So what’s a risk manager to do? Let’s imagine that he fully understands that he is ignoring ten-foot women at his peril. He has read Nassim Nicholas Taleb’s The Black Swan and grasped its argument around surprises waiting at every turn, but even so he can’t just call all economic modelers ignorant dweebs. Taleb might get away with it, but the risk manager can’t. His boss demands advice based on real data, a model.
“You have to capture reality in a tractable model,” Weitzman likes to say. “Tractable” seems to be Weitzman’s favorite word. Too complicated, and the model won’t help anyone. Too simple, and you end up ignoring the details that really matter. Modeling is as much art as science, akin to mapmaking—and you always need to keep your audience in mind. A tourist in Paris needs a way to find the most direct path from the Louvre to the Arc de Triomphe with nods to Montmartre and Notre Dame, preferably with sights and street names in spellings he recognizes. The local plumber cares more about every side-street apartment address, and building maps with even more detail. Even the plumber’s map, though, requires abstractions. A city map capturing every detail would be an impressive feat. It would also be entirely useless.
Weitzman is a master modeler—part artist, part scientist—and is always looking for that sweet spot, the model in which theory no longer ignores reality and no one living in reality can afford to ignore the theory.
His next step was clear: move from reality back to theory and find a way to represent ten-foot women in an equation any risk manager can understand. Weitzman retreated to his seaside home and spent months poring over papers and textbooks—immersing himself in a parallel statistical universe, an alternative and underused way of looking at numbers: Bayesian statistics.
The Reverend Thomas Bayes first developed these ideas in eighteenth-century England, but others have managed to sideline them for the most part ever since. Ordinary statistics assumes that life operates like a card game. There are fifty-two cards in a deck. The only mystery is which of these cards you will draw next. Bayes figured life was more complicated. He argued that in addition to not knowing which card in the deck would come next, we didn’t know how many cards the deck had to begin with. That seems to be a fair assumption about life. There are “unknown unknowns,” as the former secretary of defense Donald Rumsfeld might say. Stuff happens.
Mainstream economics wanted little to do with Bayes for over two centuries. The formulas that arose from this kind of thinking weren’t nearly as elegant or easily taught as classical statistics. No kidding. Weitzman would emerge every once in a while to present some Bayesian insights at research seminars. When he did, the faces on most of the economists in those rooms looked as puzzled as his students’.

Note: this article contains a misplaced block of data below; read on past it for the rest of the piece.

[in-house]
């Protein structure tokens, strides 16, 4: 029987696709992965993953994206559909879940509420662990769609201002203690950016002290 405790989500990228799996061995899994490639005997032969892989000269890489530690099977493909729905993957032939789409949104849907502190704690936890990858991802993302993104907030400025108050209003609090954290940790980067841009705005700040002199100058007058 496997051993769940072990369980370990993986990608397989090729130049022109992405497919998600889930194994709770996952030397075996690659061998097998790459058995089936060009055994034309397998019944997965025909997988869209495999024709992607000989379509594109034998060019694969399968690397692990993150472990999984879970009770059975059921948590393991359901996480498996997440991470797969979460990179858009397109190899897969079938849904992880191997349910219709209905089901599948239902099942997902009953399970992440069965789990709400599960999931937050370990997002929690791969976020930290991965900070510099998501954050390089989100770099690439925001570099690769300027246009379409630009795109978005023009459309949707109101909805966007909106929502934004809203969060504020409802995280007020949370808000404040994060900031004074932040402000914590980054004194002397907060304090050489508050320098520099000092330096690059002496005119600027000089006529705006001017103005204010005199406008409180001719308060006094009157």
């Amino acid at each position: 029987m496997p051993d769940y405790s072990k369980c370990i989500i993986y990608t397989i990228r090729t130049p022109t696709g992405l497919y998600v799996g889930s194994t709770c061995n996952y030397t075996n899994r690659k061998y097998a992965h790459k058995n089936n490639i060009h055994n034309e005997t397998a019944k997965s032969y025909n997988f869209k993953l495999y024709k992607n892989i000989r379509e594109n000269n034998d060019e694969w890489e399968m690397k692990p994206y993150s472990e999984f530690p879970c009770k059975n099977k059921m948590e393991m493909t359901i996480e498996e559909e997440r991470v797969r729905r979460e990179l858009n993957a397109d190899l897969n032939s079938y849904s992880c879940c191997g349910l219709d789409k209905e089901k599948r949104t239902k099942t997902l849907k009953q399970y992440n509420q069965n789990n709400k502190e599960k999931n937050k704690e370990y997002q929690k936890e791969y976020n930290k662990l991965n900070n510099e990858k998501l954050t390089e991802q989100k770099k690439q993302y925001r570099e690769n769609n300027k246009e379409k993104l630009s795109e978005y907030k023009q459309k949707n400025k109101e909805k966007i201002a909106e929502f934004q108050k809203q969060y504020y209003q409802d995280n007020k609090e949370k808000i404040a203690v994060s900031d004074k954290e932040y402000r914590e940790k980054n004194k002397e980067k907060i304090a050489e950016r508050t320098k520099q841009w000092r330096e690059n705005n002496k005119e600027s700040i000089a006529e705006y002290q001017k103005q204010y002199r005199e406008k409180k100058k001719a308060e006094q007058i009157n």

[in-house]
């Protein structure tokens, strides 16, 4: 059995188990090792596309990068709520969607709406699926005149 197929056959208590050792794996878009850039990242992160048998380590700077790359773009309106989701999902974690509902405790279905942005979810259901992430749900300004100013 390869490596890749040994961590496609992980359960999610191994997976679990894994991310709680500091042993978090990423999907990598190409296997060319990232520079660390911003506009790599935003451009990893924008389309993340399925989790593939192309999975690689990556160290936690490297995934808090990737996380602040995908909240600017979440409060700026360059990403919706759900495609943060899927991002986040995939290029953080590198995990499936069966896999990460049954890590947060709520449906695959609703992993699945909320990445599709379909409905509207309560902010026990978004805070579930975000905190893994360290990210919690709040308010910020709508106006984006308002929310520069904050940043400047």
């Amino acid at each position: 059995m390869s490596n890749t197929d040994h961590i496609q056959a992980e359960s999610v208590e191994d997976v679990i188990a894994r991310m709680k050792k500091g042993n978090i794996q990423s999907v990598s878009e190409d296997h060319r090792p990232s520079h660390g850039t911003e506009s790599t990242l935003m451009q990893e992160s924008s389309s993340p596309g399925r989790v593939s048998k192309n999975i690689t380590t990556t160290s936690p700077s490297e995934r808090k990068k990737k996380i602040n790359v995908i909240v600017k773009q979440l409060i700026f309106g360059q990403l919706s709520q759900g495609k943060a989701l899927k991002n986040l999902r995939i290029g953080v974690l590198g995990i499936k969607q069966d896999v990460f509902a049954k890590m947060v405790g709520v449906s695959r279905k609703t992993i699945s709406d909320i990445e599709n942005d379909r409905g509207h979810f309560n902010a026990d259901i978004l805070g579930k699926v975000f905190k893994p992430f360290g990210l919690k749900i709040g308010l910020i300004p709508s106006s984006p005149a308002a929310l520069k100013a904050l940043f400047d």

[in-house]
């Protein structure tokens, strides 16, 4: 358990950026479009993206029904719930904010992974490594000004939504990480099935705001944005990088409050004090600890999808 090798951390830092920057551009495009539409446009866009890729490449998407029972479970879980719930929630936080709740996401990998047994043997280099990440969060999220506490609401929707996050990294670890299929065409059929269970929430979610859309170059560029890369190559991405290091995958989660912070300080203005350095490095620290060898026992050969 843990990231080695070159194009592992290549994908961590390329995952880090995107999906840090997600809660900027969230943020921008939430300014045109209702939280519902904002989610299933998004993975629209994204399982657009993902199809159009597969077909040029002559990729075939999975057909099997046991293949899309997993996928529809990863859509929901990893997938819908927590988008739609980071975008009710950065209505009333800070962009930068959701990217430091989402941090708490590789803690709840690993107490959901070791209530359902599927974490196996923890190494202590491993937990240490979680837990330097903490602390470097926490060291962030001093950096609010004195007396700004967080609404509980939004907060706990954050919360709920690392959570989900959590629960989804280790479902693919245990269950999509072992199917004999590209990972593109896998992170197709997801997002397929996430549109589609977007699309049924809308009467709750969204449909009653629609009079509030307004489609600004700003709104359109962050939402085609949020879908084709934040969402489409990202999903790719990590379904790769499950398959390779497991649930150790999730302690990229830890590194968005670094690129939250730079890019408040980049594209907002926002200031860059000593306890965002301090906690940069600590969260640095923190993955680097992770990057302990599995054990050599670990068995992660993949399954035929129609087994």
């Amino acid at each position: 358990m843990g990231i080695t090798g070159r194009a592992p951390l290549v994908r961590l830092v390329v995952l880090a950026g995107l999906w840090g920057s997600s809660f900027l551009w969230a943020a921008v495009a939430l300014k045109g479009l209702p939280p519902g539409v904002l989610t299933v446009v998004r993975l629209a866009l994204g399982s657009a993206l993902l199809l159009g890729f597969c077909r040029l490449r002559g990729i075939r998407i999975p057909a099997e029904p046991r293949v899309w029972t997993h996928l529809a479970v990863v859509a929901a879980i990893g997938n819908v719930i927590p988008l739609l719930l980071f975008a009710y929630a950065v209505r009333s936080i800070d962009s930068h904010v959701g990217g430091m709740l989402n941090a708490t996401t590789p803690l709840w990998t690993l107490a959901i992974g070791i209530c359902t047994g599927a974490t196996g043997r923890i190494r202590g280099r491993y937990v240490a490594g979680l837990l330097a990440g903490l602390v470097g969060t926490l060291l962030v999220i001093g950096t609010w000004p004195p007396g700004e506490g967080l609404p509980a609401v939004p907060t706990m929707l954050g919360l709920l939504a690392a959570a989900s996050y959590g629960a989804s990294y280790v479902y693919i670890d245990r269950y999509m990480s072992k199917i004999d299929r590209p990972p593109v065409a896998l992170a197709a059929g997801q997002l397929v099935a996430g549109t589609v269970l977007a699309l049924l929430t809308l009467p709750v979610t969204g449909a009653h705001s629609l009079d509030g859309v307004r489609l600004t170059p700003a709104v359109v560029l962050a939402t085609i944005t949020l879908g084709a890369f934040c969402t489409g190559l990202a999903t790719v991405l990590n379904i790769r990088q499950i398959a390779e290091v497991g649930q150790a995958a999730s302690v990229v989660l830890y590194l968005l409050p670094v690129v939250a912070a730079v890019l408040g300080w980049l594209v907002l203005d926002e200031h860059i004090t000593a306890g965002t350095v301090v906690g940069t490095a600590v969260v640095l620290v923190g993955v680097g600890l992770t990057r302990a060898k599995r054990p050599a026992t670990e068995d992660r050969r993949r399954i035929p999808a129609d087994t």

In the end, he wrote a paper that explained the full equity premium puzzle—and then some. It’s not that we can’t explain why stocks command a premium. Once we take these “unknown unknowns” seriously, “the puzzles even reverse.” As he tried to argue to the group of a dozen students attending his class with me, “It’s no longer a question of why people aren’t buying more stocks.” Now it’s a question of why, given the occasional ten-foot woman delivering a surprise, they are buying them at all. The models that economists have used for decades do not take into account the actual risks faced by consumers. They ignore ten-foot women. In Weitzman’s model, that’s no longer the case. Economic theory reflects these past crashes perfectly. Investors are now the ones who forget, as is indeed the case in reality. Consequently, the 6 percent risk premium may actually be too low given all the risks involved.
It took another two years and several revisions for Weitzman’s paper to make its way through the labyrinth that is the academic peer-review process. The final paper, modestly and just a tad cryptically titled “Subjective Expectations and Asset-Return Puzzles,” appeared not a moment too soon. It was published in the summer of 2007, at the same time that Bear Stearns became the first victim of the mortgage meltdown and the financial crisis slowly started to take shape.
This tends to be the moment when even the most hermit-like academic steps out of theory land and goes to the airwaves, explaining how his insights could have saved the global financial system. Or at least he starts to rake in lucrative consulting and speaking fees for brief appearances in high-powered boardrooms and at corporate retreats. Four Seasons Jackson Hole, anyone? Successful consulting firms have been founded on much less of an insight.
Weitzman, however, was never one to preach to the masses or to rest on his intellectual laurels. He soon moved on to a much bigger target: the climate crisis.
A PLANETARY GAMBLE
Only it wasn’t much of a move. It doesn’t take much to shift gears from the financial to the climate crisis. It’s the same problem, and as it turns out, it has a similar solution. Protect yourself against ten-foot women. It’s the extreme events that define the outcome.